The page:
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To study the separating and throttling calorimeter for measuring the dryness
fraction of steam.


The arrangement of this calorimeter is shown in the fig. where these

separating and throttling calorimeters are placed in series. The steam from
the sample tube is first passed through the separating calorimeter where
most of the water particles are removed and then it is passed on to the

The wet steam enters at the top from the main steam pipe through holes in
the sampling pipe facing upstream which should be as far as possible
downstream from the elbows and values to ensure representative sample of
steam. The valve should be fully open when testing for dryness so that no
throttling or wire drawing takes place. When in operation, the wet entering
steam passes down the central passage and undergoes a sudden reversal of
direction of motion when it strikes the baffle plates. This causes the water
which has greater inertia, to separate from the mixture. The water collects in
the inner chamber, which is connected to gauge glass, with a graduated scale
showing the quantity of water separated. The dry steam moves upwards from
the inner chamber and downwards in annular space between inner and outer
chamber. A gauge is fitted to the outer chamber, which is calibrated to give
discharge of any saturated steam in 10 minutes. The steam then passes
through the orifice to bucket calorimeter on the platform of balance, further
conforming the weight of steam discharge.
Let x1 be the dryness fraction as calculated by this calorimeter. The
expression is:


where m=Mass of water

M=Mass of dry steam

Now the driver steam as obtained from the separating calorimeter passes to
the throttling calorimeter and is passed out and condensed.

The sampled steam passes through the throttle valve and the throttled steam
flows into the inner chambers. The minimum condition for the successful
operation of the throttling calorimeter is that the steam after throttling must
be superheated. The pressure after throttling is vertically atmospheric.
Corresponding to this pressure, saturation temperature can be found out, and
if the temperature recorded by the thermometer is more than this, it is
confirmed that the steam is superheated after throttling. The steam then
flows out of the inner chamber at the top, turns downwards into the annular
space of the inner and outer chamber.

The outer chamber is insulated and this steam, surrounding the inner
chamber aids the inner chamber in insulating loss by radiation.

Let x2 be the dryness fraction of the steam as measured from the throttling
calorimeter, then

x2=[h g2+Cp(tsup2-ts2)-hf1]/hg1
where ts2=Saturation temperature at final pressure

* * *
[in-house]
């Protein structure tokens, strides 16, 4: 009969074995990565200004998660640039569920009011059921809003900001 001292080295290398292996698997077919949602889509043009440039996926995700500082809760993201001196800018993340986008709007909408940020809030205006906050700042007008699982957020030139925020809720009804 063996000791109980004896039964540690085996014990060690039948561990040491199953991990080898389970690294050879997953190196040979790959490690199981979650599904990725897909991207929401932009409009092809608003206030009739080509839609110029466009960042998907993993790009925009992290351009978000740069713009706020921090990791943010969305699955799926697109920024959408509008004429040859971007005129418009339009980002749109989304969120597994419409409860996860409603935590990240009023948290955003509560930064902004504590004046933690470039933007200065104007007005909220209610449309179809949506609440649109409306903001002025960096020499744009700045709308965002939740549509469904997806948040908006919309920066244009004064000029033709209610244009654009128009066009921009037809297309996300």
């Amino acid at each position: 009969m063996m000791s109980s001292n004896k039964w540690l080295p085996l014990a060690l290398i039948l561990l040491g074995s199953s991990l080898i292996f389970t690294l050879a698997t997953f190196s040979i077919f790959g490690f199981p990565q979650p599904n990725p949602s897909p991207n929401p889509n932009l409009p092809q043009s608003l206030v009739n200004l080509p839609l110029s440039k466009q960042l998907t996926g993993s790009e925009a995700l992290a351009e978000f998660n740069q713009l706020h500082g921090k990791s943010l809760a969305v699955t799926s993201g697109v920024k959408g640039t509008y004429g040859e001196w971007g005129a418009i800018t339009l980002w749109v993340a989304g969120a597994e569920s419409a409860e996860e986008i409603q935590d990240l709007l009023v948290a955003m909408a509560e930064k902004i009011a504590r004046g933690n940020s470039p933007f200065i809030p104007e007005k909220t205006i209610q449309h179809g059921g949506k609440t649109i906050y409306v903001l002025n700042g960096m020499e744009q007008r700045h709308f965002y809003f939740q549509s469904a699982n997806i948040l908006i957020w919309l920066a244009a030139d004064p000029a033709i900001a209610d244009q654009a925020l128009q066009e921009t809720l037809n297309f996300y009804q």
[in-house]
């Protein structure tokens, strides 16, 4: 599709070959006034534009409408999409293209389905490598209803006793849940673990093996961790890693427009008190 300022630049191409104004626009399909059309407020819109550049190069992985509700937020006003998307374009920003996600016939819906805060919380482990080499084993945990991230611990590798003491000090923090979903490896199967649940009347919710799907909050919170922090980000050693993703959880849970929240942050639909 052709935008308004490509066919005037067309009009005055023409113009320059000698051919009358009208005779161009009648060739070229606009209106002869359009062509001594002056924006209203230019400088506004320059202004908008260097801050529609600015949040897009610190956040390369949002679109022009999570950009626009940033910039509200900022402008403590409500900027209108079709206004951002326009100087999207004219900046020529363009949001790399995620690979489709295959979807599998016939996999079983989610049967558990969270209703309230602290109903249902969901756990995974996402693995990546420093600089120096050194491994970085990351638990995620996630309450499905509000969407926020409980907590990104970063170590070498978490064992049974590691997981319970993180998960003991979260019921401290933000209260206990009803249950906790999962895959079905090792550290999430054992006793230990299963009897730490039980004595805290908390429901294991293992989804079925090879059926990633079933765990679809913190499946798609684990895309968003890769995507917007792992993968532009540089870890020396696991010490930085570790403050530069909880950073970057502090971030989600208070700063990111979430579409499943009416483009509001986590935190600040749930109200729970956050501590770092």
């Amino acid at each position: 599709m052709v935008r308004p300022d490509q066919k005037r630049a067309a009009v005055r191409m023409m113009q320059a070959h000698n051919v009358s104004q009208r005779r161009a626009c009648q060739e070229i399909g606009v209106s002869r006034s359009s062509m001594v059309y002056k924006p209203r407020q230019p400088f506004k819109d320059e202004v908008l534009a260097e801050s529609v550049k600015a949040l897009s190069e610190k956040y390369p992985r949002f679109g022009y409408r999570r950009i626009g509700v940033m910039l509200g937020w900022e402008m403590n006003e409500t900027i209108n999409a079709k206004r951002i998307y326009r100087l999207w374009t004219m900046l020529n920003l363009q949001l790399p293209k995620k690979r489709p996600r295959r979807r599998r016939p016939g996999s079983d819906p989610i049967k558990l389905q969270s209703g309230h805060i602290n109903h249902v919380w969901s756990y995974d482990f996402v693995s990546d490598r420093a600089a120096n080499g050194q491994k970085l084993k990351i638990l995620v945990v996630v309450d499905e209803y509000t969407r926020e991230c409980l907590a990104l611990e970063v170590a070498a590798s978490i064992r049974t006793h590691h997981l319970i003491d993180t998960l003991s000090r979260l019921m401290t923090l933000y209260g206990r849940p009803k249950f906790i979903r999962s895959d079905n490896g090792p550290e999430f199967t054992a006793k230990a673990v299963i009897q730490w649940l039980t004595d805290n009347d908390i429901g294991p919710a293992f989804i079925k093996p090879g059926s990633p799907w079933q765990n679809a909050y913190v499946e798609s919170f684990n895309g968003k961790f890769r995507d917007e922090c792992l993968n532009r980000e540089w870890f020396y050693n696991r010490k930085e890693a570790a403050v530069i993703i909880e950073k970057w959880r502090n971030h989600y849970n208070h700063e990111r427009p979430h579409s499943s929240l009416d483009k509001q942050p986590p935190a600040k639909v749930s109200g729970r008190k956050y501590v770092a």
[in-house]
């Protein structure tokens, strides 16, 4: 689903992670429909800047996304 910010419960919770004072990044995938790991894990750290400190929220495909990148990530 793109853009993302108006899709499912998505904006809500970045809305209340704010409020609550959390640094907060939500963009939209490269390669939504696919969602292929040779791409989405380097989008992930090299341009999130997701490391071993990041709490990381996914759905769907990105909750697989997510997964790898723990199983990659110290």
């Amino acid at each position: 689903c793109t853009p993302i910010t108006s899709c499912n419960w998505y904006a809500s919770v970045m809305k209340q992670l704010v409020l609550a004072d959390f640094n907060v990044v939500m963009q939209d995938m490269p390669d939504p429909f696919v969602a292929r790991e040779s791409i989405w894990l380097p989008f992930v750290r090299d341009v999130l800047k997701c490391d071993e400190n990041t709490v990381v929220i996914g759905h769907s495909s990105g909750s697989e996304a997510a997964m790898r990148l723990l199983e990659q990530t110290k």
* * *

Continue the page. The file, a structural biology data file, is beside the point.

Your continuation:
tsup2=Superheated steam temperature

hf1= Enthalpy of water at P1

hg1= Enthalpy of vapour

CP=Specific heat of superheated steam after throttling in kJ/kg

The steam coming out of throttling calorimeter is condensed in a condenser

and mass of the condensate in separating calorimeter and pressure and
temperature of the steam leaving the throttle valve are recorded with the help
of water manometer and mercury in glass thermometer.

Let x be the dryness fraction as determined by combined separating and

throttling calorimeter, x=x1 x x2

Let M=Mass of air actually used in kg/kg of fuel

M+1=Mass of the flue gases in kg/kg of fuel

First of all, let us find the volume of outside air/kg of fuel at NTP (i.e. at 0C
temperature and 1.013 bar pressure)

Let V0=Volume of air at 0C.

Therefore, Absolute temperature T0=(0+273)K=273K

Atmospheric pressure, p0=1.013 bar=1.013x105N/m2

We know that p x V=mRT

Or V0= mRT0/P0 = (m x 287 x 273)/(1.013 x 105)

= 0.773 m 3/kg of fuel

Volume of outside at T1K

V1 = V0 x T1 /T0 = 0.773m x T1 /273 = mT1/353 m3/kg of fuel

Density of outside at T1K = f1 = m/(mT1/353) = 353/T1 kg/m3

Therefore, pressure due to a similar column of outside (cold) air = p 1

= f1 Hg = (353/ T1)x H x

= 3463H/ T1 N/m2

According to Avogadros law, the flue gas at NTP occupies the same volume as
that of air used at NTP.

Volume of flue gases at 0C=0.773m m3/kg of fuel

Density of flue gases at T2 K

p2 = (m+1) / (mT2/353) = 353(m+1)/mT2 kg/m3

Therefore pressure due to column of hot gases at the base of chimney p 2

=p2 x H x g = [353 x (m+1) x H x 9.81]/m T2

= [3463(m+1)H]/mT2 N/m2

We know that draught pressure is due to the pressure difference between the
hot column of gas in the chimney and the similar column of cold air outside
the chimney. Therefore, draught pressure

p=p1-p2 =[3463/ T2] [(3463(m+1)H)/m T2] N/m2


1. What is a calorimeter?

2. Explain the construction of combined separating and throttling


3. Explain the working of combined separating and throttling calorimeter?

4. What do you understand by draught?

5. What is meant by the term dryness fraction?